The city council, wrapping up its daylong budget meeting, outlined the changes it plans to make to Mayor Mike McGinn's proposed transportation budget. The council:
• Agreed to increase the city's maximum meter parking rates, though not to the $5 level McGinn proposed. Instead, the council agreed to increase the citywide ceiling to $4 (currently, it's $2.50) and do an evaluation of street parking occupancy around the city; the goal of that study would be to establish a parking rate where about 85 percent of on-street parking would be full at any time (or, put another way, that one or two spaces would be open on every block). It would be up to the mayor and city transportation department to set the specific rates in every neighborhood.
Currently, council member Mike O'Brien said, the price for parking in many neighborhoods "is just too low, and you can't find" a spot. Council transportation chair Tom Rasmussen said he avoided neighborhoods like Capitol Hill because it's just too hard to find parking there. However, council budget chair Jean Godden objected to raising rates, calling Seattle's current parking rates "terribly, outrageously high, more expensive than anywhere in the country."
• Decided (though by no means unanimously) against charging for parking on Sundays, a proposal that would have raised about $1.6 million over the next two years. Council member Nick Licata said it would "behoove" the council, at a time when so many other fees are going up, "to cut the public some slack by not charging" for parking on Sundays. "I know people appreciate having a holiday, and I would feel a little like a Grinch taking away this one holiday." However, both Rasmussen and Burgess said the council needed to be open to charging for parking on Sundays. "We need to have this [decision] be data-based so that we serve our parking management and traffic management policies in the most informed manner possible, rather than [making parking decisions based on] simply sentiment," Rasmussen said.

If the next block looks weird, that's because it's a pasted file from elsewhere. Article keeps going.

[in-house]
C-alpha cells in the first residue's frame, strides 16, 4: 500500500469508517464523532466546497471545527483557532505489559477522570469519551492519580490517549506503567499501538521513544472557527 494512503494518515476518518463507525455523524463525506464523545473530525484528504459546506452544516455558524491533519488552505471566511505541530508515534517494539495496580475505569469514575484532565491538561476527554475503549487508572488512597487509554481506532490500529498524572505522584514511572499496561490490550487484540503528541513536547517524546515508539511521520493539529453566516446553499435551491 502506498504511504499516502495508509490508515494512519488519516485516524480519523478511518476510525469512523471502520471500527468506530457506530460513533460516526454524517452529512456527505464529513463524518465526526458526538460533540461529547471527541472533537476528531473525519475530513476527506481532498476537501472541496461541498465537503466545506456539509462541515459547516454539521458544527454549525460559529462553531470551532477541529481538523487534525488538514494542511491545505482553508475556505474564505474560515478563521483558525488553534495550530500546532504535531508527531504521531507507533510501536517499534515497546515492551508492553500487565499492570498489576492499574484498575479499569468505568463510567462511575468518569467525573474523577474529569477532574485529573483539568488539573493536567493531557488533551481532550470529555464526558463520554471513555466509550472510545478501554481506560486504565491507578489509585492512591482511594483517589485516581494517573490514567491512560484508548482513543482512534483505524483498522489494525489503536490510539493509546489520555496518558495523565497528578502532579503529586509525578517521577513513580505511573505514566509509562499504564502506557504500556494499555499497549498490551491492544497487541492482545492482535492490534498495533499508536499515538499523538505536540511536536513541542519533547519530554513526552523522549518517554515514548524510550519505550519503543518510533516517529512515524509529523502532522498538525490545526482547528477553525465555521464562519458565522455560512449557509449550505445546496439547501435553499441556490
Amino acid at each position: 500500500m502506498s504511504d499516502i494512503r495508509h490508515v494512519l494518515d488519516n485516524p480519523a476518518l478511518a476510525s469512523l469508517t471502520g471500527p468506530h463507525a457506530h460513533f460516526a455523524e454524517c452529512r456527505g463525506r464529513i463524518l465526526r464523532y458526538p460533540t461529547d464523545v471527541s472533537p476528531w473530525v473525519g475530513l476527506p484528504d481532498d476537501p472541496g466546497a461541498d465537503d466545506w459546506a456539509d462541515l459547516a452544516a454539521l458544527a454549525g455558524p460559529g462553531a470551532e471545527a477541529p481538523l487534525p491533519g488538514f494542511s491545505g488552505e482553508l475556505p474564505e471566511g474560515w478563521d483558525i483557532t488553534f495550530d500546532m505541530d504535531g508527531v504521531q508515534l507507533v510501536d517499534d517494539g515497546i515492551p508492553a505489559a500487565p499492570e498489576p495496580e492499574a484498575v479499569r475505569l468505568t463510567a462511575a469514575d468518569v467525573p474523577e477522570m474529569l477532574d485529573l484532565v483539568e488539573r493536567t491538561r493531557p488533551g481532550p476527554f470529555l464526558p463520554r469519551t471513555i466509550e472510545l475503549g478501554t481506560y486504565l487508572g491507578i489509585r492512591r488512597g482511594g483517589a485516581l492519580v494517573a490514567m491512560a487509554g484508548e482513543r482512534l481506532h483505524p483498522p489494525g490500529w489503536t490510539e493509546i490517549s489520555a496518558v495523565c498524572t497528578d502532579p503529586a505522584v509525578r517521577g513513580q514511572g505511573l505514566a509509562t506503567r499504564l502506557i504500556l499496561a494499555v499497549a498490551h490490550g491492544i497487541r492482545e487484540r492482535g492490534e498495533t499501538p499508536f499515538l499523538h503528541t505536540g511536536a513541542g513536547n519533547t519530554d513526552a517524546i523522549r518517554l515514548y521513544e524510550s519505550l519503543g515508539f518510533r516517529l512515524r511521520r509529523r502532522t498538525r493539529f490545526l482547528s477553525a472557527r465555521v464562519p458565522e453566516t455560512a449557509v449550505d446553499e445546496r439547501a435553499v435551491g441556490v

• As PubliCola first reported in mid-October, the city plans to start placing immobilizing "boots" on cars owned by people who have failed to pay four or more parking tickets in a row, a proposal that would net the city an estimated $2.9 million over the next two years. Those who fail to return a booting device within 48 hours would be subject to criminal prosecution.
Some council members expressed concerns about educating the public on the new program, which would require people whose cars are booted to pay their fine, remove the boot themselves, and return it to one of four designated locations. "We need to make [the return policy] really clear to people, because I can see someone just leaving it on the curb," council president Richard Conlin said. Licata also expressed concerns about making it easier for people to return boots or have them removed by the city (if, for example, the 16-pound device is too heavy for someone to lift). And O'Brien said he would want to make sure the new policy didn't disproportionately target low-income people, non-English speakers, and people of color.